black-capped chickadee

9 Small Black And White Birds – Ultimate Field Guide

Identifying small Black-and-White Birds in the backyard can be tough if you have no idea which species you are searching for. Our experts have compiled a list of the most common ones for easy identification. While there are many types of birds, only some may appear to be black and white or gray with black speckles on their feathers.

This is not always an easy task as many colors and shapes may look similar at first glance. But fear not! Here is a quick guide to help you out.

Black and White Warbler

The Black and White Warbler is a small songbird, measuring 4.3-5.1 in (11-13 cm) long with an average weight of 0.3-0.5 oz (8-15 g). This bird is an easy to identify because of its black, and white streaking throughout. Their black wings, and white wing bars make them one of the most beloved birds in North America.

These warblers breed in North America, wintering in North and South America. They live in deciduous forests but will sometimes venture into mixed forest habitat as well. In springtime, they feed on insects such as spiders to fatten up for their long migration southward; however, during breeding season they eat more seeds from berries or nuts.

Yellow-rumped Warbler

Yellow-rumped Warbler
Image by edbo23 from Pixabay

Yellow-rumped Warblers are small North American birds, that breed all over Canada and the USA. This warbler has a bluish-gray almost black color on it’s back, and white underparts with two black bars on their wings. Their most distinguishing feature is their bright yellow rump, and crown patch which they can be seen flashing in flight as they take off from one tree to another.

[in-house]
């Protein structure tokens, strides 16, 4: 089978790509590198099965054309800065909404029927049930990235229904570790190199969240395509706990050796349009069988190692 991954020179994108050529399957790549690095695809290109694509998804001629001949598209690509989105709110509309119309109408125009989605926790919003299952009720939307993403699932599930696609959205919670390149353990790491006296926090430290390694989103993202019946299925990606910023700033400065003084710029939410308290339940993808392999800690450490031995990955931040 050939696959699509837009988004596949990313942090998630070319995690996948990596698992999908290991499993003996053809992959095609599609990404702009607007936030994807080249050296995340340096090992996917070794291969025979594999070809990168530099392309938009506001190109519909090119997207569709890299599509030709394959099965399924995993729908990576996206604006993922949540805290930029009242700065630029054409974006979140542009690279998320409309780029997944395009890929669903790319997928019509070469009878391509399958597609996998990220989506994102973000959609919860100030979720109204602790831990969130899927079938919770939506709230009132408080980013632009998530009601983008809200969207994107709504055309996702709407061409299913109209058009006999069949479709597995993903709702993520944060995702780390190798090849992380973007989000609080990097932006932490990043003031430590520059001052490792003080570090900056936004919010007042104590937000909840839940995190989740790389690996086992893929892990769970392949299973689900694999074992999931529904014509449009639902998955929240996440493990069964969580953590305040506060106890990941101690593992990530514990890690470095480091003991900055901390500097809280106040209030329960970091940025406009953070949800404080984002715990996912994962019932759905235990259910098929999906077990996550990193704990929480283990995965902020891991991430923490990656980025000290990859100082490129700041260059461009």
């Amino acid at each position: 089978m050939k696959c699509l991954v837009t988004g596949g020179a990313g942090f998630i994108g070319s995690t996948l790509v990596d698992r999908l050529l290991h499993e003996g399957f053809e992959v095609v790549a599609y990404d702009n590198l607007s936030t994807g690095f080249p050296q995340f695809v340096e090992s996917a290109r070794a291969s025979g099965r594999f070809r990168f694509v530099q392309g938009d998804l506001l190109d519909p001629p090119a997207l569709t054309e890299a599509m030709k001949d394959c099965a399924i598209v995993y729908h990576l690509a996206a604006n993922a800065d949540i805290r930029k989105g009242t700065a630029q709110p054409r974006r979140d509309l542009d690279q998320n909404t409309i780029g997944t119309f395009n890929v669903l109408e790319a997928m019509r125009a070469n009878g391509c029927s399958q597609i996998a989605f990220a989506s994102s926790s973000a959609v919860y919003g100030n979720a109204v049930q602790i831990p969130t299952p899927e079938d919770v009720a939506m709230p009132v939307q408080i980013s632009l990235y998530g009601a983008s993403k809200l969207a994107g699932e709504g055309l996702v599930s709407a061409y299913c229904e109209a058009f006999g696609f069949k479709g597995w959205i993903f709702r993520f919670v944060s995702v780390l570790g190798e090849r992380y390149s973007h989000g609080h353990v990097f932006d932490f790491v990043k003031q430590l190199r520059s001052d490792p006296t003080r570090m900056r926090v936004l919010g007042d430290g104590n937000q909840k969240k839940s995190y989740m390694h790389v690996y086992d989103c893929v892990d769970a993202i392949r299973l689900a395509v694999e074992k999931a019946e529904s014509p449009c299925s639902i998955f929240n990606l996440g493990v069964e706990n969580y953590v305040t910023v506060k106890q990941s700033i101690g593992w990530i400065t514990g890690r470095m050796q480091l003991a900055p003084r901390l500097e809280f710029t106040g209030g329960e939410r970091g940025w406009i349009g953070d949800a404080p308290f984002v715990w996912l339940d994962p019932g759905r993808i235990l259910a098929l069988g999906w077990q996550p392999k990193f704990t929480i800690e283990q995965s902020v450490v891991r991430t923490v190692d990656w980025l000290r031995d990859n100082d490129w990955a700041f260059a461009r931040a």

The warbler’s habitat consists of conifers, wet, coniferous forests, or any place where there are large numbers of conifers. It has a variety of vocalizations including whistles, chips, grunts, and trills that are often heard in the morning when they sing to one another.

Downy Woodpecker

Downy Woodpecker
Image by Irene K-s from Pixabay

Downy Woodpeckers are the smallest, and one of the most common birds in North America. They live throughout forested and deciduous areas throughout the eastern United States and Canada, from northern Maine to Texas and Mexico. Downy Woodpeckers measure just 14 to 17 cm (5.5 to 7.0 in) in length. These birds are known for their black and white markings on their upper parts, with a bright red spot on the back of its head. 

They prefer forested areas and suburban gardens to more open country.  Downy Woodpeckers live in and nest in trees, or cavities found high up off the ground. They forage on trees eating insects, berries and seeds as well as climbing up dead trees looking for prey such as larvae or pupae.

Related Post: How to Attract Downy Woodpeckers to your yard?

Acorn Woodpecker

The acorn woodpecker is a small, non-migratory bird that has been seen across America. These birds are a black and white bird with a red cap, white face, and a long black bill. They measure 7.5-9 inches in length (19-23 cm) and weigh 2.3-3.2 ounces (65-90 g). This species of woodpecker can be found in large numbers from southern Canada to the Gulf Coast and Florida Keys.

They live year round in Arizona, New Mexico, Texas, Oklahoma; also seen in southern Colorado to northern Louisiana west of the Mississippi River. This unique bird lives mainly on the ground searching for food such as ants, beetle larvae, berries, and various types of nuts. They are able to drill holes into trees with their chisel-like bill and then use it like a pry bar to extract insects.

Black-capped Chickadee

The black-capped chickadee is quite simply a beautiful small, non-migratory, North American bird measuring just  12–15 cm (4.7–5.9 in) in length, which generally lives in mixed and deciduous forests in the southern states of the eastern U.S. It’s seen across the States of Massachusetts and Maine, and the province of New Brunswick in Canada. They have a black cap, black bib, white cheeks, and light gray color wings with white feathered edges.